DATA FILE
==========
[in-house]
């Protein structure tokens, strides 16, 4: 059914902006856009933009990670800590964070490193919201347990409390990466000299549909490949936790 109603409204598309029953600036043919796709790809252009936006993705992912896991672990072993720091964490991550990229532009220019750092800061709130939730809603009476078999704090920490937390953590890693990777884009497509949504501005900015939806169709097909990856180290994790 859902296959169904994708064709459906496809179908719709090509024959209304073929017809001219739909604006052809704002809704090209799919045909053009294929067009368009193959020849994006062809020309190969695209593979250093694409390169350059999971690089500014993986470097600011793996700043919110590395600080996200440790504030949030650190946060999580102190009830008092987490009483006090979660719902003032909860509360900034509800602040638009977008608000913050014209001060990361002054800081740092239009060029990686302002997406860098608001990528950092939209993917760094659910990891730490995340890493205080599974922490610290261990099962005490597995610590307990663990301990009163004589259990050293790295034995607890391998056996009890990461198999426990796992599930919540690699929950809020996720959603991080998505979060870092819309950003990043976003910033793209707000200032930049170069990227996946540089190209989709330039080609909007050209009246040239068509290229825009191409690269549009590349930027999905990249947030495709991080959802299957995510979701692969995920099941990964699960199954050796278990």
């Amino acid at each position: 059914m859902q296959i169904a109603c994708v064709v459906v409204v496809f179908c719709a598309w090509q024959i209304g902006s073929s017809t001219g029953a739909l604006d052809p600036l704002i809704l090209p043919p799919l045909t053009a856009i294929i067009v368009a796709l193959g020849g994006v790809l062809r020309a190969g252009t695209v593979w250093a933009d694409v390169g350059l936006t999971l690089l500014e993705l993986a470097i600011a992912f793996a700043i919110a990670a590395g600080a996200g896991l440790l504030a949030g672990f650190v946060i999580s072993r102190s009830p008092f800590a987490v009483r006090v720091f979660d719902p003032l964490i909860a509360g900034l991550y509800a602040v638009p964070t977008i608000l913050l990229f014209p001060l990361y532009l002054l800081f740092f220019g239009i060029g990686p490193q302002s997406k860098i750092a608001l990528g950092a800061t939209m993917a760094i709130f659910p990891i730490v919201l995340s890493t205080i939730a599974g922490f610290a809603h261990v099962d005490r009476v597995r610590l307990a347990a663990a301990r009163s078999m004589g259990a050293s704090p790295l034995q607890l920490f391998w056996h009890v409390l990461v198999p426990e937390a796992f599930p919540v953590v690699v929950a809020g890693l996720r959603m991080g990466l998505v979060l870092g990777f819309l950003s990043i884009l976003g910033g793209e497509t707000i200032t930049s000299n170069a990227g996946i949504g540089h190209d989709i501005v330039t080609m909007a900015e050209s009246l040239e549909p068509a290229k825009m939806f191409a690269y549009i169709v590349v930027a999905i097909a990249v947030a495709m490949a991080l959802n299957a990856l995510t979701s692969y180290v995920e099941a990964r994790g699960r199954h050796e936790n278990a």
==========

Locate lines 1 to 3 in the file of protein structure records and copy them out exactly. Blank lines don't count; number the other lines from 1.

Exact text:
[in-house]
């Protein structure tokens, strides 16, 4: 059914902006856009933009990670800590964070490193919201347990409390990466000299549909490949936790 109603409204598309029953600036043919796709790809252009936006993705992912896991672990072993720091964490991550990229532009220019750092800061709130939730809603009476078999704090920490937390953590890693990777884009497509949504501005900015939806169709097909990856180290994790 859902296959169904994708064709459906496809179908719709090509024959209304073929017809001219739909604006052809704002809704090209799919045909053009294929067009368009193959020849994006062809020309190969695209593979250093694409390169350059999971690089500014993986470097600011793996700043919110590395600080996200440790504030949030650190946060999580102190009830008092987490009483006090979660719902003032909860509360900034509800602040638009977008608000913050014209001060990361002054800081740092239009060029990686302002997406860098608001990528950092939209993917760094659910990891730490995340890493205080599974922490610290261990099962005490597995610590307990663990301990009163004589259990050293790295034995607890391998056996009890990461198999426990796992599930919540690699929950809020996720959603991080998505979060870092819309950003990043976003910033793209707000200032930049170069990227996946540089190209989709330039080609909007050209009246040239068509290229825009191409690269549009590349930027999905990249947030495709991080959802299957995510979701692969995920099941990964699960199954050796278990």
């Amino acid at each position: 059914m859902q296959i169904a109603c994708v064709v459906v409204v496809f179908c719709a598309w090509q024959i209304g902006s073929s017809t001219g029953a739909l604006d052809p600036l704002i809704l090209p043919p799919l045909t053009a856009i294929i067009v368009a796709l193959g020849g994006v790809l062809r020309a190969g252009t695209v593979w250093a933009d694409v390169g350059l936006t999971l690089l500014e993705l993986a470097i600011a992912f793996a700043i919110a990670a590395g600080a996200g896991l440790l504030a949030g672990f650190v946060i999580s072993r102190s009830p008092f800590a987490v009483r006090v720091f979660d719902p003032l964490i909860a509360g900034l991550y509800a602040v638009p964070t977008i608000l913050l990229f014209p001060l990361y532009l002054l800081f740092f220019g239009i060029g990686p490193q302002s997406k860098i750092a608001l990528g950092a800061t939209m993917a760094i709130f659910p990891i730490v919201l995340s890493t205080i939730a599974g922490f610290a809603h261990v099962d005490r009476v597995r610590l307990a347990a663990a301990r009163s078999m004589g259990a050293s704090p790295l034995q607890l920490f391998w056996h009890v409390l990461v198999p426990e937390a796992f599930p919540v953590v690699v929950a809020g890693l996720r959603m991080g990466l998505v979060l870092g990777f819309l950003s990043i884009l976003g910033g793209e497509t707000i200032t930049s000299n170069a990227g996946i949504g540089h190209d989709i501005v330039t080609m909007a900015e050209s009246l040239e549909p068509a290229k825009m939806f191409a690269y549009i169709v590349v930027a999905i097909a990249v947030a495709m490949a991080l959802n299957a990856l995510t979701s692969y180290v995920e099941a990964r994790g699960r199954h050796e936790n278990a």